BMP CASE STUDIES
Improving Management By Collecting Data December 16, 2016 | THE PENINSULA CLUB, CORNELIUS, N. C. By USGA Green Section

Issue

Growing and managing turfgrass at a high level requires more than just what the eye sees, or thinks it can see. Perceptions of a golf course can be highly subjective, and making decisions based on those perceptions can lead to trouble. It can also be very difficult to explain decisions when they are based on perceptions. At The Peninsula Club, Superintendent Jared Nemitz wanted to combine the “green thumb” of growing grass with hard data to make sound agronomic decisions and improve communication.

 

Action

The first step in this process was identifying data that would help make better agronomic and economic decisions. Mr. Nemitz and his staff began recording data for all cultural practices performed on putting greens, fairways and tees. Data was recorded about mowing, rolling, vertical mowing, spiking, grooming, aerations, painting and fertilizing. Weather conditions during these practices were  recorded also and soil temperatures are recorded daily. Maintenance practices involving the putting greens are subject to the most intensive data collection. Key data includes:

  • Daily clipping weights – The clippings from a green mowed early in the daily rotation are weighed to provide information on how much has the grass grown. This aids in decision-making regarding the use of growth regulators and fertilizers, among other things.
  • Stimpmeter® readings – Stimpmeter readings are recorded on the same two greens every day. This allows green speeds to be consistently monitored, and helps the maintenance staff decide if any additional cultural practices are required.
  • Topdressing – Sand topdressing is essential to putting green quality and it is done often at The Peninsula Club. The maintenance staff records the amount of sand used in each application. This information helps the staff monitor their topdressing program and aids in communication to the membership.
  • Mowing, rolling and verticutting – Mowing, rolling, and verticutting are logged each time they occur.
  • Soil testing – Nutrient content and organic matter in the soil are measured periodically throughout the growing season to help make decisions regarding nutrient and chemical applications. This information also helps Mr. Nemitz plan how many aeration events are necessary to maintain appropriate organic matter levels.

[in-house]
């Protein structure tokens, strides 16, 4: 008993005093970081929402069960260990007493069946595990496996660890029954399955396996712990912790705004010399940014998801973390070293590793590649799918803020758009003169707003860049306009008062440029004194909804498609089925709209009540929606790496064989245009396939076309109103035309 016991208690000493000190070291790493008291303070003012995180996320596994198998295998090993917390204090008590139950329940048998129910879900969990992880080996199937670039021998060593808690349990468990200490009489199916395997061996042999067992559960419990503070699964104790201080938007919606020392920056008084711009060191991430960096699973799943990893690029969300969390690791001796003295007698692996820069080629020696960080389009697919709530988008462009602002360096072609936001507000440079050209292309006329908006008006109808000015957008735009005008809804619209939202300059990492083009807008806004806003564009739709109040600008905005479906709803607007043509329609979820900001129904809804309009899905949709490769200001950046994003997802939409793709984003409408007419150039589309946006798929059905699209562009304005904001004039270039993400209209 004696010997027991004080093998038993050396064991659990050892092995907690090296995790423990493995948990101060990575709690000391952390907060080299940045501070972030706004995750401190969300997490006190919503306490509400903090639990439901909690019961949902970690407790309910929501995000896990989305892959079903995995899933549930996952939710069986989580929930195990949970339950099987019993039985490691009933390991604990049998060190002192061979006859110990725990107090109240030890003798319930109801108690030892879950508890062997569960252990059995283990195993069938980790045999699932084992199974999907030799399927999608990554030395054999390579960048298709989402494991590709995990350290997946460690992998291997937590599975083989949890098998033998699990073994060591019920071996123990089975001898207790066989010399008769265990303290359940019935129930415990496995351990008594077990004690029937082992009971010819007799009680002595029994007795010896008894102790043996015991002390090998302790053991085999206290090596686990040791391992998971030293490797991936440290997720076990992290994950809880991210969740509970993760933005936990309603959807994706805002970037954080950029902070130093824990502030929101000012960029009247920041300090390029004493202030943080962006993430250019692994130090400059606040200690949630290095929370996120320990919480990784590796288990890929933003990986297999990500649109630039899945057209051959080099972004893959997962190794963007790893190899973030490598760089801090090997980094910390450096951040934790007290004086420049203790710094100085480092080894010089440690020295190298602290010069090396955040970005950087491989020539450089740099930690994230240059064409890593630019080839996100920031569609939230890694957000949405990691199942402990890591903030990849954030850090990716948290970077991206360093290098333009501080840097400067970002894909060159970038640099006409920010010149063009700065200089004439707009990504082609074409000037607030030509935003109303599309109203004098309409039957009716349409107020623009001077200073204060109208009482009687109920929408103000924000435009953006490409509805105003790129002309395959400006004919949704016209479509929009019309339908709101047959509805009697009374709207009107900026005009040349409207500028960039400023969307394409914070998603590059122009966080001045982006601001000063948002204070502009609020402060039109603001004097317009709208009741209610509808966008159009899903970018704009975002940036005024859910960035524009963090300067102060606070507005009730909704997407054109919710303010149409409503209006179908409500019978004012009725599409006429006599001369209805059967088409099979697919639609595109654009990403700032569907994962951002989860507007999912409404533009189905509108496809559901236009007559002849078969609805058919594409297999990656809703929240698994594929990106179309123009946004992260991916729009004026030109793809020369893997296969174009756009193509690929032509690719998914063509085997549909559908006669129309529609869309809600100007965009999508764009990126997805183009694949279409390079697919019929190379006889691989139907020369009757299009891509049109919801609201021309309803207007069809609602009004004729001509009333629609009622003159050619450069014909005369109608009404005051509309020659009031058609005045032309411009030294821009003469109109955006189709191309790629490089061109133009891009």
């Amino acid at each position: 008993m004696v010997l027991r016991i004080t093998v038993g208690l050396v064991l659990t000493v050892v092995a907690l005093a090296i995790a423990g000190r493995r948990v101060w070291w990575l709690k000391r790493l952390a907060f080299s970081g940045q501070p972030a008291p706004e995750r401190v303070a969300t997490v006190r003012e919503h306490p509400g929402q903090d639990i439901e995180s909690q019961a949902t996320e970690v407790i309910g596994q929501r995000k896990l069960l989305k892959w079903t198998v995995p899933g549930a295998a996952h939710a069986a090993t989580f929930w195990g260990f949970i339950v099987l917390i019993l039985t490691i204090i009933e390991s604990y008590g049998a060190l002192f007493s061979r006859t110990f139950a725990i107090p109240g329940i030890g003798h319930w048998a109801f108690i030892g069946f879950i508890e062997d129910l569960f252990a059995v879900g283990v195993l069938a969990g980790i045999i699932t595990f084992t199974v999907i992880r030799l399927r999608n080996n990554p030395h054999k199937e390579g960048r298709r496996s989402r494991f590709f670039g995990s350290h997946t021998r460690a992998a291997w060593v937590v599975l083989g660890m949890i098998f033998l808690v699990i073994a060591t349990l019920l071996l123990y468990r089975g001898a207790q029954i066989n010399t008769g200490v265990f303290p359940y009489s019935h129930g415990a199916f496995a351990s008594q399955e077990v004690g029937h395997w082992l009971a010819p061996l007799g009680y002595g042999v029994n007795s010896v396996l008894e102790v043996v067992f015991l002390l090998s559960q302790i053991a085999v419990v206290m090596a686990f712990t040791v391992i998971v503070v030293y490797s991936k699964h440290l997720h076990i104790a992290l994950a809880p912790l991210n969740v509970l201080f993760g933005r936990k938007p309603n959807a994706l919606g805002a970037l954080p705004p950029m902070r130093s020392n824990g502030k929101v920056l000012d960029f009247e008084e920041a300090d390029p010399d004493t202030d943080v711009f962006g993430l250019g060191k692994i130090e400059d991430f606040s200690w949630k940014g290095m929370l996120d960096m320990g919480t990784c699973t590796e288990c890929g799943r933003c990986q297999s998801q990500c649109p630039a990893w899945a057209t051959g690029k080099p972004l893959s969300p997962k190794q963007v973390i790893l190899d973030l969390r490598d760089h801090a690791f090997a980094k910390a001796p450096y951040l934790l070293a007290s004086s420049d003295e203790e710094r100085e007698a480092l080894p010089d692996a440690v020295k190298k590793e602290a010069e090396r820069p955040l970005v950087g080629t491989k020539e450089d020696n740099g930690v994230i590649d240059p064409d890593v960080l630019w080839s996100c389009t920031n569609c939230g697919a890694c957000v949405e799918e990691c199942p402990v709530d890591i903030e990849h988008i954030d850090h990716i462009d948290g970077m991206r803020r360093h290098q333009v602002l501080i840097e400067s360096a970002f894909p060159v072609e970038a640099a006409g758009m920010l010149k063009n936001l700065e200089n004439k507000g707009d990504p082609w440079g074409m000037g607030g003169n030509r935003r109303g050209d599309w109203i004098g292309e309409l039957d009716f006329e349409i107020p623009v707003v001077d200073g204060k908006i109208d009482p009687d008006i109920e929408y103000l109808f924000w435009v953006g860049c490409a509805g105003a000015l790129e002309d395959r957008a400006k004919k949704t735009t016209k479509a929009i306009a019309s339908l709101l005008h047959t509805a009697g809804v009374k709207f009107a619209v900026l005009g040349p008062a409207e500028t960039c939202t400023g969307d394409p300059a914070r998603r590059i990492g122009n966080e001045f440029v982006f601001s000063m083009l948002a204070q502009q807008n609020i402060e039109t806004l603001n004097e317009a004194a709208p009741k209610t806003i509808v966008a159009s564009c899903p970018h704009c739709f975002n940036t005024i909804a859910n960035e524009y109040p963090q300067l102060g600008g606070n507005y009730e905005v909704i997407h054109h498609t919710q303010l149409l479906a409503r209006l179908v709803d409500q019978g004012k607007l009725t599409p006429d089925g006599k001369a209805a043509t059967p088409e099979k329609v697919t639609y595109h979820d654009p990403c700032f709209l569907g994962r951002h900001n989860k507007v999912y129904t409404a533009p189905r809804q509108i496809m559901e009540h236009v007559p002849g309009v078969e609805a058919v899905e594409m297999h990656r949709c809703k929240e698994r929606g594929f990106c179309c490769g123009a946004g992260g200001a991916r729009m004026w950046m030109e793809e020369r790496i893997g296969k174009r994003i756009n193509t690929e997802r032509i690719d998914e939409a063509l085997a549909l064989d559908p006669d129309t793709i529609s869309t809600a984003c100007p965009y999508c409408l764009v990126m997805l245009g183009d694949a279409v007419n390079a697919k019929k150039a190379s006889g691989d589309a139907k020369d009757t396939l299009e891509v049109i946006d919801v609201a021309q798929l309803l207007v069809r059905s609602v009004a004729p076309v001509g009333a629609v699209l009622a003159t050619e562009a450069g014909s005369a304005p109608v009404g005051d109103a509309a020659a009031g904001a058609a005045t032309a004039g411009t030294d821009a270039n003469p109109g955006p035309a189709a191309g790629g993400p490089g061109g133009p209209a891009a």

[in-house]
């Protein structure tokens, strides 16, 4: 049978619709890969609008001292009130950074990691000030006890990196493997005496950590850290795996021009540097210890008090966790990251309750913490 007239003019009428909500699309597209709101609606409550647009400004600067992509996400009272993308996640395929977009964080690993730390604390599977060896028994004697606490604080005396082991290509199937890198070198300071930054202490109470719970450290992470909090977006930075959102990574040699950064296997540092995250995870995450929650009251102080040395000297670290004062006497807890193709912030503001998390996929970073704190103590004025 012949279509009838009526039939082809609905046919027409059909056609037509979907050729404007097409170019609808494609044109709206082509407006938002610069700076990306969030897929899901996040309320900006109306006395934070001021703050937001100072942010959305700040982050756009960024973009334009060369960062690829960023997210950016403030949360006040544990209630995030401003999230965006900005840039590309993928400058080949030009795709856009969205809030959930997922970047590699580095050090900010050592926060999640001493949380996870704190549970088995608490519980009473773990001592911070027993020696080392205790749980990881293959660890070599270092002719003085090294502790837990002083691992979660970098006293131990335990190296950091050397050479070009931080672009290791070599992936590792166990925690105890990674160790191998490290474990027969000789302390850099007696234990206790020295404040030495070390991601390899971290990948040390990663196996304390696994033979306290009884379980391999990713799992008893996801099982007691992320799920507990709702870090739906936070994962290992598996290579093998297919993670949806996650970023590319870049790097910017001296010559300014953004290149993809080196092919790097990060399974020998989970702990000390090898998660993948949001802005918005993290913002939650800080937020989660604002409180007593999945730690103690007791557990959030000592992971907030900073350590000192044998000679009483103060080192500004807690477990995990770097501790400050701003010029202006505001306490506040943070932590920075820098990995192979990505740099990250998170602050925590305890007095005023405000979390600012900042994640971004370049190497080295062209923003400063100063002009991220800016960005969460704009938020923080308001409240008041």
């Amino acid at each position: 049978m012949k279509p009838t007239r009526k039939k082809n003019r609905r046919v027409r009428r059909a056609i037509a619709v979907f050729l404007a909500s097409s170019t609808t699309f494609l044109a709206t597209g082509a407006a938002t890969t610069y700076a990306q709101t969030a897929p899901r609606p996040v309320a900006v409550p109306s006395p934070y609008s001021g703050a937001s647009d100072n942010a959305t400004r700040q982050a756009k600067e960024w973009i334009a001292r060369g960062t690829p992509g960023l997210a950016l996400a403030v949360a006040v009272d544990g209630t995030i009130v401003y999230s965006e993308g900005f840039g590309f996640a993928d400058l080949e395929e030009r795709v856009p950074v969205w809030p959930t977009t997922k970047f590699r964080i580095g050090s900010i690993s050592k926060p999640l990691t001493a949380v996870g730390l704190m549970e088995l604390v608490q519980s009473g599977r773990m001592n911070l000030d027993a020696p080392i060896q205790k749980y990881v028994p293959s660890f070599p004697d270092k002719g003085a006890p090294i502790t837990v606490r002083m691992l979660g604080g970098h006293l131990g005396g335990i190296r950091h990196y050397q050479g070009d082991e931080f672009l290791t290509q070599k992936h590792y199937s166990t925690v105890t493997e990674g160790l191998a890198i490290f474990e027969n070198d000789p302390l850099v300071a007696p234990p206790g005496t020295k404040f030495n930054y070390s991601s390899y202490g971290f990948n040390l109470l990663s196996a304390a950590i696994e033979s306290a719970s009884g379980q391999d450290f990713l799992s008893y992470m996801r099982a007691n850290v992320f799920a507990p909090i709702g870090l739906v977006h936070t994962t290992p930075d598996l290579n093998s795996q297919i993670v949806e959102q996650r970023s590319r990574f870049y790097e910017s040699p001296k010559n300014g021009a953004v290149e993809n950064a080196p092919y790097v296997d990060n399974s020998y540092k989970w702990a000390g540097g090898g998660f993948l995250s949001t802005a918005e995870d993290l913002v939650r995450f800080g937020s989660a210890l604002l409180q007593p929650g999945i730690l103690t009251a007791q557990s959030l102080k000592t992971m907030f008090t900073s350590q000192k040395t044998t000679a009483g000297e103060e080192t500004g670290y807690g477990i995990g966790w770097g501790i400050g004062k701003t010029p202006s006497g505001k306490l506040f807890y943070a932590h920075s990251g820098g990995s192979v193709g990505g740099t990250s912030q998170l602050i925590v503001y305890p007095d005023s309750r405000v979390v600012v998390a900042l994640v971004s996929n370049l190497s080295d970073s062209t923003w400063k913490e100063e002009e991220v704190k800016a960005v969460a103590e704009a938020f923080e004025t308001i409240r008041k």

The data collected is compiled into a monthly agronomic report. This report allows the staff to scrutinize the data, and make observations and suggestions based on what is observed in the field.

 

Results

Gathering data about course maintenance practices has helped guide decision-making and improve communication with the membership. Mr. Nemitz feels that data collection has elevated the maintenance department into a scientifically-based agronomic department. Benefits that come with keeping good records and compiling scientific data include:

  • Helping club leaders evaluate maintenance practices and course conditions in a more objective way
  • Elevating the professionalism of the maintenance department and demonstrating that decisions are based on science and data rather than subjective opinions
  • Improving the ability to measure results from inputs
  • Applying only the inputs that are necessary
  • Identifying correlations between cultural practices and course conditions
  • Avoiding unnecessary cultural practices and wasted manpower
  • Giving assistant superintendents valuable experience evaluating data and the corresponding results in the field
  • Providing the membership with clear information about course conditions and maintenance practices

 

Implementing a rigorous data-collection program takes time and determination. At the outset, the process can seem overwhelming. However, once tasks are divided among the management team, data collection quickly becomes part of the daily operation.

Mr. Nemitz recommends starting slowly and focusing on the most important agronomic practices in your operation. If certain data doesn’t prove valuable, stop collecting it and focus on other areas. Mr. Nemitz says that collecting data required some adjustment at first, but now that it is part of the daily routine he and his staff hardly notice they are doing it. 

 

Additional Resources

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